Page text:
If given the slightest encouragement, most of us—even teenagers who are usually reluctant to talk about what’s going—enjoy talking about our dreams, especially the fun ones like flying or exploring new places. We also like to explore the meaning of a particular dream and get feedback when it is done in a respectful and supportive manner. This practice, especially if carried on regularly and informally in a comfortable setting like breakfast when the previous night’s dream is still fresh in the mind, has the following benefits. It
- Brings kids and their parents together in a conversation to which all can contribute and offer advice.
- Acknowledges that dreams play an important role in our lives and are not just side shows that either entertain or scare us.
- Lets the maturing child know that dreams are not something to fear, repress and forget but are gifts from our sleeping life that want integration into our waking life. They are messages from an important place inside of us which can give us insight on how to problem solve, create and heal.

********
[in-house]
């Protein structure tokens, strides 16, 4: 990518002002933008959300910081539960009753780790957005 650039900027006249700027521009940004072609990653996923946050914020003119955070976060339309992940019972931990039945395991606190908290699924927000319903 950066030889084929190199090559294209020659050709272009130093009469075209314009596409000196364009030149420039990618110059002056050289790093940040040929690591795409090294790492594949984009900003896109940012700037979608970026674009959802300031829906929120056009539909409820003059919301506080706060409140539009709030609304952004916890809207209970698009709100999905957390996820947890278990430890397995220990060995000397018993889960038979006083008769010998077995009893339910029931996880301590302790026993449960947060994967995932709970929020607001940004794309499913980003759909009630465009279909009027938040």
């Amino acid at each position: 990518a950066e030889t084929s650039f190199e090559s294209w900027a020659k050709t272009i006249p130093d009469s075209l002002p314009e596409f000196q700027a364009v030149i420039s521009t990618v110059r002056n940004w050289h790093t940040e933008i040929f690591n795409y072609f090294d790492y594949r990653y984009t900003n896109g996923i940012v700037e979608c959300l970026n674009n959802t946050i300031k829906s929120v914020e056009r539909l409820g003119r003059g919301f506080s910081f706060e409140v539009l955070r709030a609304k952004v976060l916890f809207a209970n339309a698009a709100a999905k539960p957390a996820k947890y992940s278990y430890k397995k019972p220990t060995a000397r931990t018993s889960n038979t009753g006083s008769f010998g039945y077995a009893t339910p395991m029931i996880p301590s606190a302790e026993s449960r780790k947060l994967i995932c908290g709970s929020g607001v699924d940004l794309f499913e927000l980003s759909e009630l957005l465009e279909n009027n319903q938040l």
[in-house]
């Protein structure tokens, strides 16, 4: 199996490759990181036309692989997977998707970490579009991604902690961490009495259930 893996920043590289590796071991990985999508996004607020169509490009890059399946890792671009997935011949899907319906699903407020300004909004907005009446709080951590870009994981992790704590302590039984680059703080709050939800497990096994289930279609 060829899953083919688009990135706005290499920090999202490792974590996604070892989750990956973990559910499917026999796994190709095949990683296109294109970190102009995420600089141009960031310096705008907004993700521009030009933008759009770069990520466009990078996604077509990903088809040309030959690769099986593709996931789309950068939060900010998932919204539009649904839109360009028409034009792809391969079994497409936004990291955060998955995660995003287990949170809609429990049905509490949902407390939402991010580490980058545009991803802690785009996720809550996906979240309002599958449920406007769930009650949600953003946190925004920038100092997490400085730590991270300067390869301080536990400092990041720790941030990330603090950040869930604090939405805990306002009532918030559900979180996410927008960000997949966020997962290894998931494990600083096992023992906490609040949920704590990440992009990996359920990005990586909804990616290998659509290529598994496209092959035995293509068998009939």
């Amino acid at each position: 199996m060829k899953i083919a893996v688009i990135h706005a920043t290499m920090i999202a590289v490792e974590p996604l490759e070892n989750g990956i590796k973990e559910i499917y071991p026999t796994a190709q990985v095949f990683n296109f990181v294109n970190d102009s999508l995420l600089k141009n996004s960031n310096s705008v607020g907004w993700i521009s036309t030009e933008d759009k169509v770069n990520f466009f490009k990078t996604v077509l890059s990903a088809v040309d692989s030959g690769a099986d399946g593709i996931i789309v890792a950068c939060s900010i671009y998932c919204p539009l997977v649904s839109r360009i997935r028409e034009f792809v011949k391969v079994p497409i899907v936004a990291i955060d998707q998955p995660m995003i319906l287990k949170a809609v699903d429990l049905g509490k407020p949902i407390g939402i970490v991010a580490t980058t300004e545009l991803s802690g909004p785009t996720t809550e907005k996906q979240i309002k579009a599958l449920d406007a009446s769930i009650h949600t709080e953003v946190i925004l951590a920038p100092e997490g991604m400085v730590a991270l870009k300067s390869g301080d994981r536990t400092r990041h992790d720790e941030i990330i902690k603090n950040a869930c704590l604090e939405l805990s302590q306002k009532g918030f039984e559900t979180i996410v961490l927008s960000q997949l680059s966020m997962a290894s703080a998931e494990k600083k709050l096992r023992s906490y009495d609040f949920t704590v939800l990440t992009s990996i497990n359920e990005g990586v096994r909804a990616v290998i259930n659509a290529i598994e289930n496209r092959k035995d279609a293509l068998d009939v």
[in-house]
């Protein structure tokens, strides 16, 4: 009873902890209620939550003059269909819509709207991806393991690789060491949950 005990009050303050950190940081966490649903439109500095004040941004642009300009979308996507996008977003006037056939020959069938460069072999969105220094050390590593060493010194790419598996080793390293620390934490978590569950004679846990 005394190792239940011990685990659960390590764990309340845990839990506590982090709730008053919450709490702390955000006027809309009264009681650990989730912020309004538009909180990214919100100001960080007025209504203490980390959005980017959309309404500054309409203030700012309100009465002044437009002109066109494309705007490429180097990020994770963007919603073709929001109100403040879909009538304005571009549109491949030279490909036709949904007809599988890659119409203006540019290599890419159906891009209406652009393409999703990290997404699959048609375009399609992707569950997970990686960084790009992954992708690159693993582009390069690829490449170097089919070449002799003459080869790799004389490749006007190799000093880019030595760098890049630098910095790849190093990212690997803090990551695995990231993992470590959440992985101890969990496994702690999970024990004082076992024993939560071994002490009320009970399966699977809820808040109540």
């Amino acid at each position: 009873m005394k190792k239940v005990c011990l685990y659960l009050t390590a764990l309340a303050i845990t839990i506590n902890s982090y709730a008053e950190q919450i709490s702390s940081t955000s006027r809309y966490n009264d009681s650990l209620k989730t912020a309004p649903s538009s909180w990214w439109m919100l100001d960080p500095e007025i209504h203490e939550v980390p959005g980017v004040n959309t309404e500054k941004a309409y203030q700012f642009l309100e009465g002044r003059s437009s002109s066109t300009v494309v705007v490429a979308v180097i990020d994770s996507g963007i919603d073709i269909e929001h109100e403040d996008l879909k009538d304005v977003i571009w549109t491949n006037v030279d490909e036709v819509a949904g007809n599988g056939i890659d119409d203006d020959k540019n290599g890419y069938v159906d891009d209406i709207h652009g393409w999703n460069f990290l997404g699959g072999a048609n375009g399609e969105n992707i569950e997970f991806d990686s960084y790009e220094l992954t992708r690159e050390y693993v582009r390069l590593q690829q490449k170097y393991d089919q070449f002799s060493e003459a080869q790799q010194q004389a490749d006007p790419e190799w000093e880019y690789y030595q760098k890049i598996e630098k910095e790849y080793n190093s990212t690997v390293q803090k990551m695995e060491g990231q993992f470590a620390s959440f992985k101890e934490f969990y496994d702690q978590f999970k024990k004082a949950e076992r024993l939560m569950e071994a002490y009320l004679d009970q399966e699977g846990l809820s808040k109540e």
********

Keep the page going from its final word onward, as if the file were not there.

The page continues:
- Introduces the child to a basic method of working with dreams and other insights from the unconscious which empower that child to draw on and use his or her own inner resources, thus giving the child a competitive edge most kids don’t have in dealing with problems.
In Dead Men Do Tell Tales, Ashlynn initiates the practice of talking to her father about her dreams. Like many people, he doesn’t hold much faith in dreams and in his own way is perhaps afraid of them. Ashlynn, however, has had the advantage of working with a dream mentor who helped her recover from her mother’s death through dreamwork. She knows dreams are important and wants to get her father involved in this important side of her life. She succeeds when her detective father realizes her dreams offer important insights into a crime he is trying to solve.